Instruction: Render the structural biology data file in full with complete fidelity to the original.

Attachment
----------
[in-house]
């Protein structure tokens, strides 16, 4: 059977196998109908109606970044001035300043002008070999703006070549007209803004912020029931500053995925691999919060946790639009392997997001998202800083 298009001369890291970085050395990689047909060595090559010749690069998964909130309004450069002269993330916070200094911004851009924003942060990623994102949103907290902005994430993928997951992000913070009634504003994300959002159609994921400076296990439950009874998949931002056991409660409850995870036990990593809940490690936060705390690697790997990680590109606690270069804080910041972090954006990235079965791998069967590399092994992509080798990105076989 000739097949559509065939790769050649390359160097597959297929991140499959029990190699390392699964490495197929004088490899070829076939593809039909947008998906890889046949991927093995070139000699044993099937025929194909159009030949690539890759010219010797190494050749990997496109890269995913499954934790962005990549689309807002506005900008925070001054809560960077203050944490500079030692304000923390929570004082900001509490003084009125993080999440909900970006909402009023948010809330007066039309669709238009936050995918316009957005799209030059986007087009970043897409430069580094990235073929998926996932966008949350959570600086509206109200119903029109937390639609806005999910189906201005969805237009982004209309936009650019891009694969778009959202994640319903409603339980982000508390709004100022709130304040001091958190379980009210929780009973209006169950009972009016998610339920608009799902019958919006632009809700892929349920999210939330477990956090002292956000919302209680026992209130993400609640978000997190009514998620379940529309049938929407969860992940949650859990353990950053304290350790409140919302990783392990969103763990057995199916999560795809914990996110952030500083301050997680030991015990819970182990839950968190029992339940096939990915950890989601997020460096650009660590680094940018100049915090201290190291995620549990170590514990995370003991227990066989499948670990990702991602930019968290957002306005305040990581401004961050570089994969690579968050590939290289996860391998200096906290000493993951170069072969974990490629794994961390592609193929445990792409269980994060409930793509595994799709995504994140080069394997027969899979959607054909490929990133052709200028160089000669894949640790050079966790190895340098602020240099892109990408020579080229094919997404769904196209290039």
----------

[in-house]
């Protein structure tokens, strides 16, 4: 059977196998109908109606970044001035300043002008070999703006070549007209803004912020029931500053995925691999919060946790639009392997997001998202800083 298009001369890291970085050395990689047909060595090559010749690069998964909130309004450069002269993330916070200094911004851009924003942060990623994102949103907290902005994430993928997951992000913070009634504003994300959002159609994921400076296990439950009874998949931002056991409660409850995870036990990593809940490690936060705390690697790997990680590109606690270069804080910041972090954006990235079965791998069967590399092994992509080798990105076989 000739097949559509065939790769050649390359160097597959297929991140499959029990190699390392699964490495197929004088490899070829076939593809039909947008998906890889046949991927093995070139000699044993099937025929194909159009030949690539890759010219010797190494050749990997496109890269995913499954934790962005990549689309807002506005900008925070001054809560960077203050944490500079030692304000923390929570004082900001509490003084009125993080999440909900970006909402009023948010809330007066039309669709238009936050995918316009957005799209030059986007087009970043897409430069580094990235073929998926996932966008949350959570600086509206109200119903029109937390639609806005999910189906201005969805237009982004209309936009650019891009694969778009959202994640319903409603339980982000508390709004100022709130304040001091958190379980009210929780009973209006169950009972009016998610339920608009799902019958919006632009809700892929349920999210939330477990956090002292956000919302209680026992209130993400609640978000997190009514998620379940529309049938929407969860992940949650859990353990950053304290350790409140919302990783392990969103763990057995199916999560795809914990996110952030500083301050997680030991015990819970182990839950968190029992339940096939990915950890989601997020460096650009660590680094940018100049915090201290190291995620549990170590514990995370003991227990066989499948670990990702991602930019968290957002306005305040990581401004961050570089994969690579968050590939290289996860391998200096906290000493993951170069072969974990490629794994961390592609193929445990792409269980994060409930793509595994799709995504994140080069394997027969899979959607054909490929990133052709200028160089000669894949640790050079966790190895340098602020240099892109990408020579080229094919997404769904196209290039």